University of Minnesota Extension
www.extension.umn.edu
612-624-1222
Menu Menu

Extension > Yard and Garden News > Black flies and midges are out now

Wednesday, May 23, 2018

Black flies and midges are out now

Jeffrey Hahn, Extension Entomologist

There are two types of flies that are being commonly seen this spring: black flies, also called gnats, and chironomid (ki-ron-OM-id) midges. Black flies can inflict painful bites to people, while midges are just nuisances.

Black flies are small but many people think they inflict a more painful bite
than mosquitoes.  Photo credit: Jeff Hahn, Univ of MN Ext.

When do black flies bite?

Black flies are stout, humpbacked, dark-colored flies. The larvae live in rivers and streams. The adults are good fliers and can be found miles from where they emerged. They commonly bite people on exposed skin during early morning and early evening as well as on cloudy days.

 Fortunately, black flies are not known to transmit diseases to people in Minnesota. Even if they don’t bite, they can still be annoying by flying around a person’s face.

It is challenging to avoid black fly bites. Here are some helpful tips:

  • When possible, avoid the times when black flies are most common. 
  •  When you are out, wear protective clothes to cover bare skin including long-sleeved shirts, long pants, socks and shoes, and hats.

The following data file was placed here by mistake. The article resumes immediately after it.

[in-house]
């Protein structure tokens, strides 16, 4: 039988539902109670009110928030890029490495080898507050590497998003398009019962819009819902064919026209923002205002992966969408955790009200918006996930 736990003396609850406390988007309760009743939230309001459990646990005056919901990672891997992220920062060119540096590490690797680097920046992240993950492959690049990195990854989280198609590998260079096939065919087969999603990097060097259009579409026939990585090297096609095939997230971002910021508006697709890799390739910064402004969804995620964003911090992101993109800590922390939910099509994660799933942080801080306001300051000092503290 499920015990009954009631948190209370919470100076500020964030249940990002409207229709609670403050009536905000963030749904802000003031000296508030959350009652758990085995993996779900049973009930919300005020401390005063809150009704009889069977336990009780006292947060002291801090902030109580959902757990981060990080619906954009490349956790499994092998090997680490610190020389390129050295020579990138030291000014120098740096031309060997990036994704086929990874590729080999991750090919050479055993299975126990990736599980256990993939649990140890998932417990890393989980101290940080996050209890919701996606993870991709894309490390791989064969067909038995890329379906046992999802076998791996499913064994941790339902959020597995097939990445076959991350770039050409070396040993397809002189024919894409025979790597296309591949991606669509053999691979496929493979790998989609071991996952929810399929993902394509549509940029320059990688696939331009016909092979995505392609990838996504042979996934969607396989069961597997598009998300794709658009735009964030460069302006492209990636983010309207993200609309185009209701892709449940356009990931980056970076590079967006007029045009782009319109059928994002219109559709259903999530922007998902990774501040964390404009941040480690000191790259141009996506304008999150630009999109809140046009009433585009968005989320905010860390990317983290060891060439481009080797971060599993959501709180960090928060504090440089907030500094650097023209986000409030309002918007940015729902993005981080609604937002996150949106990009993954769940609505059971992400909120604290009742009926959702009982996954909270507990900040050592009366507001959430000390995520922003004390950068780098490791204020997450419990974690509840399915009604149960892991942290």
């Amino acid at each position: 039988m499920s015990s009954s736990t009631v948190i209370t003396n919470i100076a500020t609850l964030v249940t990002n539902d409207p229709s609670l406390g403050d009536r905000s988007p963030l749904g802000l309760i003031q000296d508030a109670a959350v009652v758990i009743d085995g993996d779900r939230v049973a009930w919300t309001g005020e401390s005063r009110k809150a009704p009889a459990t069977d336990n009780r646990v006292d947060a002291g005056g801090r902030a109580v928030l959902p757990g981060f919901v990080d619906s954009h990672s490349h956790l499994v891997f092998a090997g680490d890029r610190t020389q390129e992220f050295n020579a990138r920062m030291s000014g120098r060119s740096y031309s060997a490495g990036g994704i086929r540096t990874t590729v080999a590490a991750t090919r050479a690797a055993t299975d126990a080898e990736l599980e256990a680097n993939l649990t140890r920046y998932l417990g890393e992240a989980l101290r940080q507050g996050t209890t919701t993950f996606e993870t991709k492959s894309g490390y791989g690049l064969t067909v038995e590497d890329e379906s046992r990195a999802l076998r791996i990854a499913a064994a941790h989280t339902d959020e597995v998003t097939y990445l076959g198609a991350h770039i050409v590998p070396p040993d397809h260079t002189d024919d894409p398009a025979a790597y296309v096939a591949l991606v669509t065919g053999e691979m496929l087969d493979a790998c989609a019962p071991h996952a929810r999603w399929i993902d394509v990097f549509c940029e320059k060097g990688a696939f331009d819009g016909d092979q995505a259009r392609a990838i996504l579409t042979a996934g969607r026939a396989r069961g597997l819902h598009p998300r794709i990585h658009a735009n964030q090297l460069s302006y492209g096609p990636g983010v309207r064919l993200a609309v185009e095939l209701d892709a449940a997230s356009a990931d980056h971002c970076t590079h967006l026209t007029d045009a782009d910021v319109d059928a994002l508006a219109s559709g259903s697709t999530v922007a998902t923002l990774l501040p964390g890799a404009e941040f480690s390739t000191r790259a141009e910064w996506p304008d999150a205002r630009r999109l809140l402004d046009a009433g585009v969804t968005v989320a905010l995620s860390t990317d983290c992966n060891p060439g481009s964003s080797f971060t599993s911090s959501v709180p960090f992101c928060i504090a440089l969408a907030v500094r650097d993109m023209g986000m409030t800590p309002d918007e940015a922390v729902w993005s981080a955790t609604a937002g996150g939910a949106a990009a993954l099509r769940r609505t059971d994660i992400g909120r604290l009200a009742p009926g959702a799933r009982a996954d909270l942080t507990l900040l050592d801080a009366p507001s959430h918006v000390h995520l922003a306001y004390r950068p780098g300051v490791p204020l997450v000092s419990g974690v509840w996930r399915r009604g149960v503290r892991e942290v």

• Wear something on your head as black flies love to bite around the hairline of heads. Although black flies can be active throughout the season, they are most common during spring.
  • Unfortunately, repellents, like DEET, are not consistently effective against black flies; but their use is still probably better than nothing.
For more information, see Black flies.


Chironomid midges don't bite but often occur in large numbers
which can be annoying.  Photo credit: Jeff Hahn, U of M Ext.

The myth of the biting midge

Chironomid midges have also been common around Minnesota. They are mosquito-like in appearance; males have feathery antennae. Despite that, they do not bite. The larvae live in water but the adults are not strong fliers so it is common to see them on foliage near where they emerge.

These midges commonly fly in large clouds in order to mate. Anyone around such a cloud can get midges in their faces and their food and drink. Annoying but not the end of the world.

Even though these midges do not have chewing mouthparts, they have been suspected of damaging turf and garden plants; fortunately, they are incapable of injuring plants.

Midges are short-lived, usually not lasting more than a week or so. While there are different species that can occur at different times of the year, most hatchings are not noticed by people. There is no control for midges, ignore them (as best you can), and they will go away on their own.

See also BugGuide for information on chironomid midges.

No comments:

Post a Comment

  • © Regents of the University of Minnesota. All rights reserved.
  • The University of Minnesota is an equal opportunity educator and employer. Privacy